#2 Make yourself unsearchable

There is a huge waste of data collection from companies and breach of privacy by hackers. Leaving unwanted personal information on the Internet creates the risk of a random stranger or potentially dangerous person reaching your doorstep. All you need to do is collect information found on Google and other search engines to target you.

Google and other search engines are constantly collecting and compiling information about you. If you have open social networks or websites, you cannot completely prevent your name from appearing in search results. However, these are the main ways to reduce the likelihood that your information will show up in searches for your name.


How to change search engine settings for privacy

Let’s focus on some easy steps on Google as it is the largest and most used search engine online.

  • Sign in to your Google Account on your desktop
  • There should be a in the upper right corner of the page dial pad icon
  • Click the icon for a drop-down menu
  • click on “Account” icon
  • press ‘Data and Privacy in the menu on the left

A tutorial on how to select Data & Privacy in Google.
(Fox News)

  • Scroll down on the “Data and Privacy” page “Set Date” options
Data and privacy screen on Google.

Data and privacy screen on Google.
(Fox News)

  • Under “History Settings” click “Web and App Activity”
History settings page on Google with instructions for personalizing YouTube history and activity on the web and apps.

History settings page on Google with instructions for personalizing YouTube history and activity on the web and apps.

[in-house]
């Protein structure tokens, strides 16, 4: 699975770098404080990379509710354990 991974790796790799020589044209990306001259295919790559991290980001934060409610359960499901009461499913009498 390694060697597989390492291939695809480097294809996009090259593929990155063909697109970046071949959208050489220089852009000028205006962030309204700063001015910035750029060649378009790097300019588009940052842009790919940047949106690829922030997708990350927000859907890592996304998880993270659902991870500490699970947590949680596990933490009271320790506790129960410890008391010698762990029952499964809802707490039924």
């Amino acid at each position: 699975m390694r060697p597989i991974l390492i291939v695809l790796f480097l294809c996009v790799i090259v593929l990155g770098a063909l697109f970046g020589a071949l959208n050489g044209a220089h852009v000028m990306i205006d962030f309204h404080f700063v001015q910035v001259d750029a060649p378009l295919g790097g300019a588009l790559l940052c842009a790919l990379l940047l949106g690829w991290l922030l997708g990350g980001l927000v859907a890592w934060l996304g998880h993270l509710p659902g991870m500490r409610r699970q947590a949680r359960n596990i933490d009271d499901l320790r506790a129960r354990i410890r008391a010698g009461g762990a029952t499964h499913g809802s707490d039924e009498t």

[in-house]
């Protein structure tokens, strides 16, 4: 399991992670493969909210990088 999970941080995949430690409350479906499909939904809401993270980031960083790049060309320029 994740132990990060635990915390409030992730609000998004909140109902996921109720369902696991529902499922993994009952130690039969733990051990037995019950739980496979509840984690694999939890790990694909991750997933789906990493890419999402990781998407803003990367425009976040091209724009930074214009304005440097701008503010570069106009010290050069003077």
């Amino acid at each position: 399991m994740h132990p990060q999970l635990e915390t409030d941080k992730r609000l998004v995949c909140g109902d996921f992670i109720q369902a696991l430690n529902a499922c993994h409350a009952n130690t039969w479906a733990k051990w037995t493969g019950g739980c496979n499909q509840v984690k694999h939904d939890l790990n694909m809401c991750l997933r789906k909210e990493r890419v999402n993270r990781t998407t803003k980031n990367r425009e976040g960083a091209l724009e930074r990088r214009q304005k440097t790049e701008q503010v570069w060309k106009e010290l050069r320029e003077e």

(Fox News)

  • underActivity management tools, press ‘turn off’ therefore, it stops collecting data from your Google services and sites. Or, if you want it to continue, you can “turn on” auto-delete so that it periodically deletes this data. You can repeat these steps for YouTube History.

Google’s settings enable “Automatic deletion” of regularly collected data.
(Fox News)

How much of your personal data is already there?


#3 Invest in Removal Services (Best Result)

Unfortunately, many of these sites will continue to collect information about you from public and online usage even after you delete your information. It never stops.

Although you can go to each site and manually request that your data be deleted, You would have done it endlessly. Unfortunately, there is little regulation when it comes to data brokers. Just because you delete your data from the internet doesn’t mean that data brokers will suddenly stop reselling it after a few months.